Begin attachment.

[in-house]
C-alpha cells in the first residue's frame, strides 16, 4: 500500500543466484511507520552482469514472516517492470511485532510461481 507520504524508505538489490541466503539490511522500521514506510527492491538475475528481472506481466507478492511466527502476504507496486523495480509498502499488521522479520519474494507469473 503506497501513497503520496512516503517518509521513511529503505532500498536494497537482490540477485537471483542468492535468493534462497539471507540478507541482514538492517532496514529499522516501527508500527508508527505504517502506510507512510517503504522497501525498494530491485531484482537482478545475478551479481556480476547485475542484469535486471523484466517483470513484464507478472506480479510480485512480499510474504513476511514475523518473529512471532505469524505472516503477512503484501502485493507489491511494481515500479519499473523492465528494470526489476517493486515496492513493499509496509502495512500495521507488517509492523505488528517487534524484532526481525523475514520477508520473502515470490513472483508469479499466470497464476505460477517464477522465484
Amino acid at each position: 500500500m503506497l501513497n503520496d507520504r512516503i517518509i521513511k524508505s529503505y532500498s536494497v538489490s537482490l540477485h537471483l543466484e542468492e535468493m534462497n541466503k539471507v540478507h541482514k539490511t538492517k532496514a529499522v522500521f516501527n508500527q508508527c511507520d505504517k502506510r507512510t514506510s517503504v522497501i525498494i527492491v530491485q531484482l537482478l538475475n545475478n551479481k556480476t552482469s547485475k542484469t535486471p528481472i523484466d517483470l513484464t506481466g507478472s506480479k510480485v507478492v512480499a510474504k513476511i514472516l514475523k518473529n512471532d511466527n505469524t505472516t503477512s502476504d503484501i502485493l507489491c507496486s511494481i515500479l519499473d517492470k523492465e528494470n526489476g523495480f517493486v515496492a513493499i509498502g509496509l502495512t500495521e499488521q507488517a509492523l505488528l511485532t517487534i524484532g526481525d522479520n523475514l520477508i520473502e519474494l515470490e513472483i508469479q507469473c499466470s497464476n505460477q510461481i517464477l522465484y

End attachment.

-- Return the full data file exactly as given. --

[in-house]
C-alpha cells in the first residue's frame, strides 16, 4: 500500500543466484511507520552482469514472516517492470511485532510461481 507520504524508505538489490541466503539490511522500521514506510527492491538475475528481472506481466507478492511466527502476504507496486523495480509498502499488521522479520519474494507469473 503506497501513497503520496512516503517518509521513511529503505532500498536494497537482490540477485537471483542468492535468493534462497539471507540478507541482514538492517532496514529499522516501527508500527508508527505504517502506510507512510517503504522497501525498494530491485531484482537482478545475478551479481556480476547485475542484469535486471523484466517483470513484464507478472506480479510480485512480499510474504513476511514475523518473529512471532505469524505472516503477512503484501502485493507489491511494481515500479519499473523492465528494470526489476517493486515496492513493499509496509502495512500495521507488517509492523505488528517487534524484532526481525523475514520477508520473502515470490513472483508469479499466470497464476505460477517464477522465484
Amino acid at each position: 500500500m503506497l501513497n503520496d507520504r512516503i517518509i521513511k524508505s529503505y532500498s536494497v538489490s537482490l540477485h537471483l543466484e542468492e535468493m534462497n541466503k539471507v540478507h541482514k539490511t538492517k532496514a529499522v522500521f516501527n508500527q508508527c511507520d505504517k502506510r507512510t514506510s517503504v522497501i525498494i527492491v530491485q531484482l537482478l538475475n545475478n551479481k556480476t552482469s547485475k542484469t535486471p528481472i523484466d517483470l513484464t506481466g507478472s506480479k510480485v507478492v512480499a510474504k513476511i514472516l514475523k518473529n512471532d511466527n505469524t505472516t503477512s502476504d503484501i502485493l507489491c507496486s511494481i515500479l519499473d517492470k523492465e528494470n526489476g523495480f517493486v515496492a513493499i509498502g509496509l502495512t500495521e499488521q507488517a509492523l505488528l511485532t517487534i524484532g526481525d522479520n523475514l520477508i520473502e519474494l515470490e513472483i508469479q507469473c499466470s497464476n505460477q510461481i517464477l522465484y